Ramen station – blogTO – Toronto

Ramen Station is a Toronto ramen restaurant like no other: it serves Japanese-style ramen, and no, that’s not a typo.

The noodles served here are a subset of a type of Japanese cuisine called chuka ryori which refers to the Japanese food served in Chinese restaurants in Japan.

The interior masterfully reflects this hybrid of two cultures, with bright red walls decorated with Chinese and Japanese symbols of good luck. The spacious seating area makes the dining experience enjoyable.

ramen . stationThe biggest difference between Chinese-Japanese ramen and traditional Japanese ramen is that the latter uses motodar, a concentrated base sauce that is lacking in the former.

This results in a much lighter flavor of Chinese-Japanese ramen than its more popular counterparts.

ramen . stationMy favorite here is the Shio Ramen Fried Shrimp ($14.99), which comes with an assortment of tempura-like fried shrimp over a light broth that has plenty of veggies. This is an ideal option for vegetarians.

ramen . stationThose with a more adventurous taste should get their hands on Spicy Tan Tan Ramen ($13.99), a popular Chinese-Japanese hybrid noodle dish that has a strong blend of peanuts and sesame sauce in its broth.

It’s also spicy, and it comes with some delicious shasho meat.

ramen . stationPerhaps the most classic dish is Tonkotsu Ramen ($13.99), which features shisho, eggs, stewed bamboo shoots, and bean sprouts. Tonkotsu ramen here is much lighter than those at most other classic Japanese ramen places, and is great for the summer months.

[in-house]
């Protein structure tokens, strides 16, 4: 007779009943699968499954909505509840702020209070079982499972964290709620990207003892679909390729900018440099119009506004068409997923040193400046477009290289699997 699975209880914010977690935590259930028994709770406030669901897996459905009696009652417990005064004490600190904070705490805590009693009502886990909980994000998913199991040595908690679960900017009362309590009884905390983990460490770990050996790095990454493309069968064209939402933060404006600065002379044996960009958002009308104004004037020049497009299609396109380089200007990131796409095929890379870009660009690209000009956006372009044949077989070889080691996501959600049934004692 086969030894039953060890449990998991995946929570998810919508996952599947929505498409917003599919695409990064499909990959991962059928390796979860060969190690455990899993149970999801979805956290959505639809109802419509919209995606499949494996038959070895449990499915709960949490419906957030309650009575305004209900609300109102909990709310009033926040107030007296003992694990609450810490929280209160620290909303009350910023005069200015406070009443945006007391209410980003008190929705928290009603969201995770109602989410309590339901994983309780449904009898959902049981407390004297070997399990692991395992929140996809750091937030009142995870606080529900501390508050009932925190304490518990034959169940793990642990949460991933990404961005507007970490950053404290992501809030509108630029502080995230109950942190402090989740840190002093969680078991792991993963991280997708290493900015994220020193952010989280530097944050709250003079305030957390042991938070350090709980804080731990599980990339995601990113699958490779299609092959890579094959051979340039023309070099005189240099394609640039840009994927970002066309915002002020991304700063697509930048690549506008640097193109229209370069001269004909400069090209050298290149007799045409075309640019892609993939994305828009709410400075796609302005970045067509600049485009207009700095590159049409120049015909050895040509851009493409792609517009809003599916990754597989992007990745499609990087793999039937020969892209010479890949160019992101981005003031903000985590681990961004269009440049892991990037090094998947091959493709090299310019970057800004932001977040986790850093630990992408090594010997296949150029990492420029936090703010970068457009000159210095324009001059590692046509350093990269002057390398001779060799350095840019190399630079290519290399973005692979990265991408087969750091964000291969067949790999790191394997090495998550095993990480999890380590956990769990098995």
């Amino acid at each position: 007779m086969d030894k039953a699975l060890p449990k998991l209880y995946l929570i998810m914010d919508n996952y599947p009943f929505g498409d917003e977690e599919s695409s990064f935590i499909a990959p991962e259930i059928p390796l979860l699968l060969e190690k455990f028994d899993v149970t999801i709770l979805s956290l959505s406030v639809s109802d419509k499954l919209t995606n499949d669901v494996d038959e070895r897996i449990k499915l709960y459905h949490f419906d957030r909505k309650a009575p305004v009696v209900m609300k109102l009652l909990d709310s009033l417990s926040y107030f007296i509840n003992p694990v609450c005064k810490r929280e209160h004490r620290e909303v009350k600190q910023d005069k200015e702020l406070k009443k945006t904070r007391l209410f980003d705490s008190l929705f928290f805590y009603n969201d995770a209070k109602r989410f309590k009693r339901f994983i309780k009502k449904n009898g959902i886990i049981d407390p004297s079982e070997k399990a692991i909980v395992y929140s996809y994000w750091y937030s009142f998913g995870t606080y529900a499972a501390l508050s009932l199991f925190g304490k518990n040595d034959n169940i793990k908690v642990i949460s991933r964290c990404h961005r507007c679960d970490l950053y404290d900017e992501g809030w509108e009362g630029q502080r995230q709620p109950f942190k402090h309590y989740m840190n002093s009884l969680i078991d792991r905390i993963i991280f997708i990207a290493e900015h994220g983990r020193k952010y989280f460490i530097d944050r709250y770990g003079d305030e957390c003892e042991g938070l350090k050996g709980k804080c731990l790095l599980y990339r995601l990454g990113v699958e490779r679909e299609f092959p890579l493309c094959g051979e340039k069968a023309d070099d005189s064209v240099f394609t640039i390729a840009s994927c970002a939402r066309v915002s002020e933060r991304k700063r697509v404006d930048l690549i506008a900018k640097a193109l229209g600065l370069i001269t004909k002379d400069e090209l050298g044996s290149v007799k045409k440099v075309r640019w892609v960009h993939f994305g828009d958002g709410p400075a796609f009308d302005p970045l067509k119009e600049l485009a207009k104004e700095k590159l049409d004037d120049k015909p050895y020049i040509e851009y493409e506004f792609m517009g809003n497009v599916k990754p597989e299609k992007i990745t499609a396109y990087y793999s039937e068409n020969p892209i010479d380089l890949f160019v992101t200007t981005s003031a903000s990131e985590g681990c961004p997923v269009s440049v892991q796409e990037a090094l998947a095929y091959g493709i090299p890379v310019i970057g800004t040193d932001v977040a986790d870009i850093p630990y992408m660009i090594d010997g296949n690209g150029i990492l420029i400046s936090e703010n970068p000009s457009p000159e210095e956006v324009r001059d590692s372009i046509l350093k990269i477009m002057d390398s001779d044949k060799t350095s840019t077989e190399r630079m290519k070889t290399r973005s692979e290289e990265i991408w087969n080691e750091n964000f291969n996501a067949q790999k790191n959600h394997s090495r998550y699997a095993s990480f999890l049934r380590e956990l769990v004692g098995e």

ramen . stationTraditionally, ancient ramen restaurants in Japan serve a limited number of noodle soup per day.

Likewise, due to the chef’s insistence that only pure ingredients be used in the soup broth, the ramen station only supplies 200 bowls of noodles per day, which you can see via a digital countdown timer. Once that’s over, no more soup (noodles) for you.

ramen . stationIf the unthinkable happens and you arrive too late to sample their ramen, rest easy knowing that the Combo Chicken Curry ($13.99) is an excellent non-pasta option.

It comes with soup and salad, while the curry is delicious and has a very traditional Japanese taste—meaning it’s satisfyingly mild and thick.

ramen . stationAs a Japanese-Chinese spot, it’s no surprise that Ramen Station also offers crunchy Spring Rolls ($2.99 ​​for three) that complement any meal.

ramen . stationMy favorite side dish is Tokyo Calamari ($6.99) which serves crispy fried squid tentacles with a homemade sweet honey mustard sauce.

ramen . stationFor dessert, the Hojicha Pudding ($5.50) is a must. It’s sweet and slightly flaky almond matcha tofu, and contrasts nicely with the heavy main dishes.

ramen . station

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